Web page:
Martin Aircraft shares jumped 50 per cent on their debut on the Australian Stock Exchange after the company raised A$27 million to fund the commercialisation of its jetpack.
The shares first traded at 60 Australian cents, up from its offer price of 40 Australian cents, in its debut on the ASX. The stock briefly traded as high as 64 Australian cents.
The A$27 million in funds raised via the IPO will be used to help make its jetpack a commercial venture in 2016, and cover ongoing costs in the interim. Martin Aircraft expects to make its first jetpack delivery in the second quarter of 2016. It has a letter of intent from the US Department of Homeland Security for the provision of jetpacks and says it is negotiating another letter of intent with an undisclosed business which is in the "renewable crude oil production" sector.
The jetpack can fly for 30 minutes with a 30 kilometre range at speeds of up to 74 km/hour, compared to its nearest competitor, with only 30 seconds of flight. Martin Aircraft wants to target the light helicopter market with its jetpack, dividing potential customers between government, for surveillance and remote operations uses; first responder, for emergency, security and rescue uses; and recreational, tourism and flight school uses. It also plans to develop the Martin Skyhook, a robotic jetpack for use in conflict and search and rescue operations.
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The float was delayed after Martin Aircraft sought approval from investors to allow China-based investor KuangChi Science's to invest A$50 million, which included A$21 million worth of shares in the IPO for a 27.8 per cent stake, and between A$23 million and A$29 million in convertible notes to be taken up in the future. The Christchurch-based company subsequently changed the terms of its offer lifting the amount it was raising by A$2 million to A$27 million, while discounting the share price to 40 Australian cents apiece from 50 Australian cents.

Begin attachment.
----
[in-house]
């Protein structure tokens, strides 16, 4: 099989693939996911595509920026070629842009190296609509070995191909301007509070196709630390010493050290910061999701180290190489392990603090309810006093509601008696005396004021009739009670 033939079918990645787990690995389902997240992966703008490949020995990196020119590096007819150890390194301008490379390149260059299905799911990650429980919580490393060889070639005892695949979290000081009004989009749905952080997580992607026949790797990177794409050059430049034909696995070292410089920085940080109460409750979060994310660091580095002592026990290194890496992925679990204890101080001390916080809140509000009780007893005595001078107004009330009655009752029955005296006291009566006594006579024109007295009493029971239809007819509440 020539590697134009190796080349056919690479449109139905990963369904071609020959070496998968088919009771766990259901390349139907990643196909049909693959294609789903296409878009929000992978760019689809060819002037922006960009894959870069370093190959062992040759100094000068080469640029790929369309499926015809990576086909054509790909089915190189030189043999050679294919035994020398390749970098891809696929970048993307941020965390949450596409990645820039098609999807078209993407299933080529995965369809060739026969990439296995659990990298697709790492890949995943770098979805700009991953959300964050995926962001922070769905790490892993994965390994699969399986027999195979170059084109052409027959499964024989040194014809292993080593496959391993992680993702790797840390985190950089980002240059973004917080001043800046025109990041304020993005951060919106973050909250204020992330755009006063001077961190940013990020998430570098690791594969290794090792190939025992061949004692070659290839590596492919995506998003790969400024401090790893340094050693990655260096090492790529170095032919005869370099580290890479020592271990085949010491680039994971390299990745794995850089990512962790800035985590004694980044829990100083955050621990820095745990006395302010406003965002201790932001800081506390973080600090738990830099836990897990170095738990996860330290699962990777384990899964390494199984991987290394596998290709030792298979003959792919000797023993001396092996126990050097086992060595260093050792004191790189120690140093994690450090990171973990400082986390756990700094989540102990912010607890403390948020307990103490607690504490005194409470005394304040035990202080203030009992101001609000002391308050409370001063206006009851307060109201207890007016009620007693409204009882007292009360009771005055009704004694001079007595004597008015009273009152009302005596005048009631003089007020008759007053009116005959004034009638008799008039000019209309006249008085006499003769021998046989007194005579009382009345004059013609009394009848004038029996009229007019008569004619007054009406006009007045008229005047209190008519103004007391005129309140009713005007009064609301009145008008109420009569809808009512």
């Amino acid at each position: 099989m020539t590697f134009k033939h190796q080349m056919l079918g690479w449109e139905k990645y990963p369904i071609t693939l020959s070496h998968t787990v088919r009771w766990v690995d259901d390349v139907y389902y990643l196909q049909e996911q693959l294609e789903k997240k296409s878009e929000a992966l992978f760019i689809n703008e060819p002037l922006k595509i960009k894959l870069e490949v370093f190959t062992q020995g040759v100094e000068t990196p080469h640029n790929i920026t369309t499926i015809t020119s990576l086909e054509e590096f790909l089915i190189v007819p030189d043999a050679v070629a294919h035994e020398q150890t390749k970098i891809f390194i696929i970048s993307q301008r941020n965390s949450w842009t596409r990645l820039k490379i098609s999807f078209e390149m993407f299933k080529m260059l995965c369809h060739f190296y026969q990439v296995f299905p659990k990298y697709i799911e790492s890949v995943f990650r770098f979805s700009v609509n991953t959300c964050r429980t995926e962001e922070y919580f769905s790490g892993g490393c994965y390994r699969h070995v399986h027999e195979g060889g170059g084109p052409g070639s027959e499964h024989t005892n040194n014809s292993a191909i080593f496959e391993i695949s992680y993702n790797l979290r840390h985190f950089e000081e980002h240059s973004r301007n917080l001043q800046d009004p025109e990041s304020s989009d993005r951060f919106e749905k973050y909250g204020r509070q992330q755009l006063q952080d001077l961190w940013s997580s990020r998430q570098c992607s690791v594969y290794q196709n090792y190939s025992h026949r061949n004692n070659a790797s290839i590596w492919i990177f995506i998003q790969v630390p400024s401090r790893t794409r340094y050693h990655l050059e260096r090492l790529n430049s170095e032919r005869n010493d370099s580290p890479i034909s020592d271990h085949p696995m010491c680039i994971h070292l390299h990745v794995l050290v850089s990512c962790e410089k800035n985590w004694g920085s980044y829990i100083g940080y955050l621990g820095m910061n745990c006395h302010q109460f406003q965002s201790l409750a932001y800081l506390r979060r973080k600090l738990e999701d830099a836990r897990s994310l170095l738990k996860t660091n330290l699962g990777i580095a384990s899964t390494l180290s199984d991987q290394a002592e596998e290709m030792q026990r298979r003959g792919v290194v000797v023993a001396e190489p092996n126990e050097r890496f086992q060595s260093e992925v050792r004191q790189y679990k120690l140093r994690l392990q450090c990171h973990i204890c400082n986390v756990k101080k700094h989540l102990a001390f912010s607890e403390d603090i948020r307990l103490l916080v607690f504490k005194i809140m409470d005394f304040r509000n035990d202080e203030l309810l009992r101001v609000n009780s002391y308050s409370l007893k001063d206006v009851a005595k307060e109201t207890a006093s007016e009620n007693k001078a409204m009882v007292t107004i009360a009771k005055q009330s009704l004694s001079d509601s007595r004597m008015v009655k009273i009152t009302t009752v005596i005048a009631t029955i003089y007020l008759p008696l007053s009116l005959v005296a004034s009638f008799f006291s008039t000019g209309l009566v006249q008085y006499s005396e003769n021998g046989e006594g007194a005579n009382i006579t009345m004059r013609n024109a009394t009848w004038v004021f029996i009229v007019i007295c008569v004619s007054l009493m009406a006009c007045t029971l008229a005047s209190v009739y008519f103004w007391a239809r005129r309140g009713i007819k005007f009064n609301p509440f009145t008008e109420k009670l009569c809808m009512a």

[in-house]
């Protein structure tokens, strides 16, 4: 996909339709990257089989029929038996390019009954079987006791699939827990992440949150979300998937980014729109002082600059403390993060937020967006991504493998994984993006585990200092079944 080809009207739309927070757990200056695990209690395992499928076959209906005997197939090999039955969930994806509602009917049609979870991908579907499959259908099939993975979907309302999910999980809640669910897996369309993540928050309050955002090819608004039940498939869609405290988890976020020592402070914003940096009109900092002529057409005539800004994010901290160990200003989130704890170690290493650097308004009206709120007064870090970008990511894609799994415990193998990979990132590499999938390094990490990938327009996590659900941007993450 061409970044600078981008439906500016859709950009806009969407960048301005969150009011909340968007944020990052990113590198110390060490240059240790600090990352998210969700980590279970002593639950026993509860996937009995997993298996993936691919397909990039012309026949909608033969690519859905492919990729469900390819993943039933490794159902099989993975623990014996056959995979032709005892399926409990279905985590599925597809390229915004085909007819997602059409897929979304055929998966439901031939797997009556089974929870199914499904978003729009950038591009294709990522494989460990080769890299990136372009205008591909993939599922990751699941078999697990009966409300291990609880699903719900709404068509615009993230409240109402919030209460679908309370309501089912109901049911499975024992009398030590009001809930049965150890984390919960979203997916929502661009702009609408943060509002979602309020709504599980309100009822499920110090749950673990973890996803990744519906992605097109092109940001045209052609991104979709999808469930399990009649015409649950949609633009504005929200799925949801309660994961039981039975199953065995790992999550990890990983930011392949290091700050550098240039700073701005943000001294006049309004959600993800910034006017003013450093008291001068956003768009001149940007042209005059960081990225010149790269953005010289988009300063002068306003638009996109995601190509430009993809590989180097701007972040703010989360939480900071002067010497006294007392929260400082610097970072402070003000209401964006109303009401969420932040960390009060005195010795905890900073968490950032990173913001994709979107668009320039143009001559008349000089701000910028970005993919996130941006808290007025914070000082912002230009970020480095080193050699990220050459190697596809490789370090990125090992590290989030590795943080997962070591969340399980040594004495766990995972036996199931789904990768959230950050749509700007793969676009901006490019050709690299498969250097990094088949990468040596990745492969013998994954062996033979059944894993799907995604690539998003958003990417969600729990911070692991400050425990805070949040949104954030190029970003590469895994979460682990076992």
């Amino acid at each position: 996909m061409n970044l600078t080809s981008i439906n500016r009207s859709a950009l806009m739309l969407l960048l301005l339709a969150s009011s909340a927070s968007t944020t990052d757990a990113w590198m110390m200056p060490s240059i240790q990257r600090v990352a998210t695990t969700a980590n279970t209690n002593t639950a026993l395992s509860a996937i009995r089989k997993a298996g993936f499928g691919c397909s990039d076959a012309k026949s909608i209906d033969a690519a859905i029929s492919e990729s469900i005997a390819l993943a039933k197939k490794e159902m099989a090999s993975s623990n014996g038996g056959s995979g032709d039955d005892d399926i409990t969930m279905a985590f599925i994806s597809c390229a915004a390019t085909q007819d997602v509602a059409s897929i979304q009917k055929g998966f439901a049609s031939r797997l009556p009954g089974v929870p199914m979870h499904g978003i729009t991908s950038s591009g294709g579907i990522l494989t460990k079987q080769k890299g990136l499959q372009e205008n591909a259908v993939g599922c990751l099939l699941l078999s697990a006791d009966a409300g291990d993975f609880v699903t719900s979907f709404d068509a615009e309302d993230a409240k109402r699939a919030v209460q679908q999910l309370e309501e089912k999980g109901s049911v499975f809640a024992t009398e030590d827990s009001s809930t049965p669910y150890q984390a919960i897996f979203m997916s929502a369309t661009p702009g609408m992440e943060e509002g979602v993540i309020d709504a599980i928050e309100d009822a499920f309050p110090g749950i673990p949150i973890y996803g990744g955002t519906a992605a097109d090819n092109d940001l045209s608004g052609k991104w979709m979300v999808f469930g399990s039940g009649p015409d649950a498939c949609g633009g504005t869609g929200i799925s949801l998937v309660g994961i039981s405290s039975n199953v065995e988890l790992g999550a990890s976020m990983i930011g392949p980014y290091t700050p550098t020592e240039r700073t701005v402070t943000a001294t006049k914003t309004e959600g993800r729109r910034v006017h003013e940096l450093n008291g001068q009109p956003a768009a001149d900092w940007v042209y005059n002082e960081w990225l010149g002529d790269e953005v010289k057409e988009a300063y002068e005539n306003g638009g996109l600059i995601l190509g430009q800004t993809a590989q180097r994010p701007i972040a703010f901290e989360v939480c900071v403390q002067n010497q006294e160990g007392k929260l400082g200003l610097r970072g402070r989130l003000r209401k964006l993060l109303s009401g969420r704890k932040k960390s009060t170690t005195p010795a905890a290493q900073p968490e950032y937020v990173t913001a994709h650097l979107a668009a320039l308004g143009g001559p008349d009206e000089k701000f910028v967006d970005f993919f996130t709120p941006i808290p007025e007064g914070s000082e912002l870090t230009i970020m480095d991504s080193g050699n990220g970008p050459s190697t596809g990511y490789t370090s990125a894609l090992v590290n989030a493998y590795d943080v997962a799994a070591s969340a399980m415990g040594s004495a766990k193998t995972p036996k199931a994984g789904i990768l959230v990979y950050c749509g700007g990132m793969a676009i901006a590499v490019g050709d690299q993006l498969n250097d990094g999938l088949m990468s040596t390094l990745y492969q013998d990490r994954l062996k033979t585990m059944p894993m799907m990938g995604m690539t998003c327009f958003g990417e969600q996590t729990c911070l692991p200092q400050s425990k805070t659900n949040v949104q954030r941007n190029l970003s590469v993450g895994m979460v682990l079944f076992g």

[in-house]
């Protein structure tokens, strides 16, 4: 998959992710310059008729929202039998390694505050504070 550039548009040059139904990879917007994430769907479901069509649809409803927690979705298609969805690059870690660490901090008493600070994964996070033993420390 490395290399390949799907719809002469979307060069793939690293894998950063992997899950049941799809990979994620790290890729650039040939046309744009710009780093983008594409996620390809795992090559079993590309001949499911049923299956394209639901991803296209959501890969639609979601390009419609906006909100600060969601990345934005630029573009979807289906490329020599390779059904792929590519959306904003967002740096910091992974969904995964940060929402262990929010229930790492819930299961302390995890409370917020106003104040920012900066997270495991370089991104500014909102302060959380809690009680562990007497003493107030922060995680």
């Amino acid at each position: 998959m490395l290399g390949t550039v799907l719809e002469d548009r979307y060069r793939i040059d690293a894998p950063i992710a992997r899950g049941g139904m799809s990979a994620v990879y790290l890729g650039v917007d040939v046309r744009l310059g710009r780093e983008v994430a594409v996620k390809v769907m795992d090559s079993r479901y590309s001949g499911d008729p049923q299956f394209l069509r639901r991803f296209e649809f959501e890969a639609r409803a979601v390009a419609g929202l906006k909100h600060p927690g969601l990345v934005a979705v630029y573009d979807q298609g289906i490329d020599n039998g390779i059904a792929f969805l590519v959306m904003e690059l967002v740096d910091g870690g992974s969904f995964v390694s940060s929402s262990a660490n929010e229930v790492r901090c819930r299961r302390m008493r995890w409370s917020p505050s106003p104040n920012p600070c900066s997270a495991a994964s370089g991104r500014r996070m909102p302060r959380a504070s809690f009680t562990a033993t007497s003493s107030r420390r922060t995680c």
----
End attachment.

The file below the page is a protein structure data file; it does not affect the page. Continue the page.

KuangChi, which is Shenzhen-based and incorporated in Bermuda, was developed last August after technology business New Horizon Wireless recapitalised Hong Kong-listed paper and packaging company Climax International, and changed the business to focus on "novel near-space technology", according to the supplementary prospectus.
Martin Aircraft will also develop an unmanned aircraft to target the US$98 billion unmanned aerial vehicle market.
"The IPO capital raised along with additional funds in the future from KuangChi Science will allow Martin Aircraft to focus 100 per cent on the commercialisation of the Jetpack," chief executive Peter Coker said in a statement. "Our UAV has a significant operational advantage in that it is able to carry a commercial payload of up to 120kgs unlike Quadcopters who are generally limited to only a few kilograms. In addition, our ability to now be able to tap into the advanced technology that KuangChi Science offers will mean the potential of much greater capabilities in the future."
Martin Aircraft's debut comes after Aeronavics, a Waikato-based drone company with one of only two US Federal Aviation Authority permissions to be used for filming, raised to $1.5 million via equity crowd funding platform Snowball Effect. The company is shifting from an airframes supplier to offering fully built products in the growing remotely piloted aerial systems market.